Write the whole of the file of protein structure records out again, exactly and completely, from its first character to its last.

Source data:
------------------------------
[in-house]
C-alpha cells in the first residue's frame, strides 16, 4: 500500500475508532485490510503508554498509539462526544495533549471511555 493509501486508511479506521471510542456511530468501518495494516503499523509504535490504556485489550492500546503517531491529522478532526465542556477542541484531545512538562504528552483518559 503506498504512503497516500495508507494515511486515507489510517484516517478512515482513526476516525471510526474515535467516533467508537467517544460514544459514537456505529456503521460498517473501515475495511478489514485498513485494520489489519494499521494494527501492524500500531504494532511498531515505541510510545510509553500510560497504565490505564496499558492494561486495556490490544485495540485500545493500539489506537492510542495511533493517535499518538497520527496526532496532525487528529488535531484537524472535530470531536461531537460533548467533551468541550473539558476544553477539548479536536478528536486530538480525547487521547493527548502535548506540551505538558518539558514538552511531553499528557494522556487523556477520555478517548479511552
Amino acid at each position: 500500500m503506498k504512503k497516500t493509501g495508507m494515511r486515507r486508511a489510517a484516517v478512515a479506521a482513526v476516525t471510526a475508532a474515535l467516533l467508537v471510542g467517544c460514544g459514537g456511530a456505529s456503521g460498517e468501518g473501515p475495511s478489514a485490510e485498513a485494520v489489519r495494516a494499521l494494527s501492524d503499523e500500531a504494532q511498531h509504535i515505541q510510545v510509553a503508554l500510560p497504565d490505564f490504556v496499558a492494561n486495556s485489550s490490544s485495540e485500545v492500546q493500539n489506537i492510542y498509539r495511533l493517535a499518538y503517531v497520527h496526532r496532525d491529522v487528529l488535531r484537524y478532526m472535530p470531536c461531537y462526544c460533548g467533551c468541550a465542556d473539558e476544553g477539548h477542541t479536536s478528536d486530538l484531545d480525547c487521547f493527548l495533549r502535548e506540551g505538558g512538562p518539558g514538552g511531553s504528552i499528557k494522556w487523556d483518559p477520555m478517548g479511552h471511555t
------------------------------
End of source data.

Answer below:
[in-house]
C-alpha cells in the first residue's frame, strides 16, 4: 500500500475508532485490510503508554498509539462526544495533549471511555 493509501486508511479506521471510542456511530468501518495494516503499523509504535490504556485489550492500546503517531491529522478532526465542556477542541484531545512538562504528552483518559 503506498504512503497516500495508507494515511486515507489510517484516517478512515482513526476516525471510526474515535467516533467508537467517544460514544459514537456505529456503521460498517473501515475495511478489514485498513485494520489489519494499521494494527501492524500500531504494532511498531515505541510510545510509553500510560497504565490505564496499558492494561486495556490490544485495540485500545493500539489506537492510542495511533493517535499518538497520527496526532496532525487528529488535531484537524472535530470531536461531537460533548467533551468541550473539558476544553477539548479536536478528536486530538480525547487521547493527548502535548506540551505538558518539558514538552511531553499528557494522556487523556477520555478517548479511552
Amino acid at each position: 500500500m503506498k504512503k497516500t493509501g495508507m494515511r486515507r486508511a489510517a484516517v478512515a479506521a482513526v476516525t471510526a475508532a474515535l467516533l467508537v471510542g467517544c460514544g459514537g456511530a456505529s456503521g460498517e468501518g473501515p475495511s478489514a485490510e485498513a485494520v489489519r495494516a494499521l494494527s501492524d503499523e500500531a504494532q511498531h509504535i515505541q510510545v510509553a503508554l500510560p497504565d490505564f490504556v496499558a492494561n486495556s485489550s490490544s485495540e485500545v492500546q493500539n489506537i492510542y498509539r495511533l493517535a499518538y503517531v497520527h496526532r496532525d491529522v487528529l488535531r484537524y478532526m472535530p470531536c461531537y462526544c460533548g467533551c468541550a465542556d473539558e476544553g477539548h477542541t479536536s478528536d486530538l484531545d480525547c487521547f493527548l495533549r502535548e506540551g505538558g512538562p518539558g514538552g511531553s504528552i499528557k494522556w487523556d483518559p477520555m478517548g479511552h471511555t